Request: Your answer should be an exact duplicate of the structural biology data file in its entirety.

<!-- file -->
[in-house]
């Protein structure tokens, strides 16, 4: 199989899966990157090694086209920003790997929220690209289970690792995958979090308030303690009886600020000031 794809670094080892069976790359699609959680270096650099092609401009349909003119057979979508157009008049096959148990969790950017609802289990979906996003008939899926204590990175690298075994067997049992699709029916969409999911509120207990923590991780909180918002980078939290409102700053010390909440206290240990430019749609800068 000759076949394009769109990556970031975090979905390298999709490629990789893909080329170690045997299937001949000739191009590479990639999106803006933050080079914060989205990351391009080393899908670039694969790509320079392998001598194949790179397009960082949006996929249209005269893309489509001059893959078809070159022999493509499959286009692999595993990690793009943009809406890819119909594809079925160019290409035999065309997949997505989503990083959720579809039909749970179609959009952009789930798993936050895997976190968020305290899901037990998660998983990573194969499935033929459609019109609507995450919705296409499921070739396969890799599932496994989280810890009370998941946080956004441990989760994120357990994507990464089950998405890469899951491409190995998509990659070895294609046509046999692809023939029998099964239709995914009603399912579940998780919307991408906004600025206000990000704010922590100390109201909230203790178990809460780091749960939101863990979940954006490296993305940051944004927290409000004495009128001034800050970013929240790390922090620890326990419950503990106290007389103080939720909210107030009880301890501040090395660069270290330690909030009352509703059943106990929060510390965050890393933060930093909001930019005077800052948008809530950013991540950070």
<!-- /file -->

[in-house]
């Protein structure tokens, strides 16, 4: 199989899966990157090694086209920003790997929220690209289970690792995958979090308030303690009886600020000031 794809670094080892069976790359699609959680270096650099092609401009349909003119057979979508157009008049096959148990969790950017609802289990979906996003008939899926204590990175690298075994067997049992699709029916969409999911509120207990923590991780909180918002980078939290409102700053010390909440206290240990430019749609800068 000759076949394009769109990556970031975090979905390298999709490629990789893909080329170690045997299937001949000739191009590479990639999106803006933050080079914060989205990351391009080393899908670039694969790509320079392998001598194949790179397009960082949006996929249209005269893309489509001059893959078809070159022999493509499959286009692999595993990690793009943009809406890819119909594809079925160019290409035999065309997949997505989503990083959720579809039909749970179609959009952009789930798993936050895997976190968020305290899901037990998660998983990573194969499935033929459609019109609507995450919705296409499921070739396969890799599932496994989280810890009370998941946080956004441990989760994120357990994507990464089950998405890469899951491409190995998509990659070895294609046509046999692809023939029998099964239709995914009603399912579940998780919307991408906004600025206000990000704010922590100390109201909230203790178990809460780091749960939101863990979940954006490296993305940051944004927290409000004495009128001034800050970013929240790390922090620890326990419950503990106290007389103080939720909210107030009880301890501040090395660069270290330690909030009352509703059943106990929060510390965050890393933060930093909001930019005077800052948008809530950013991540950070």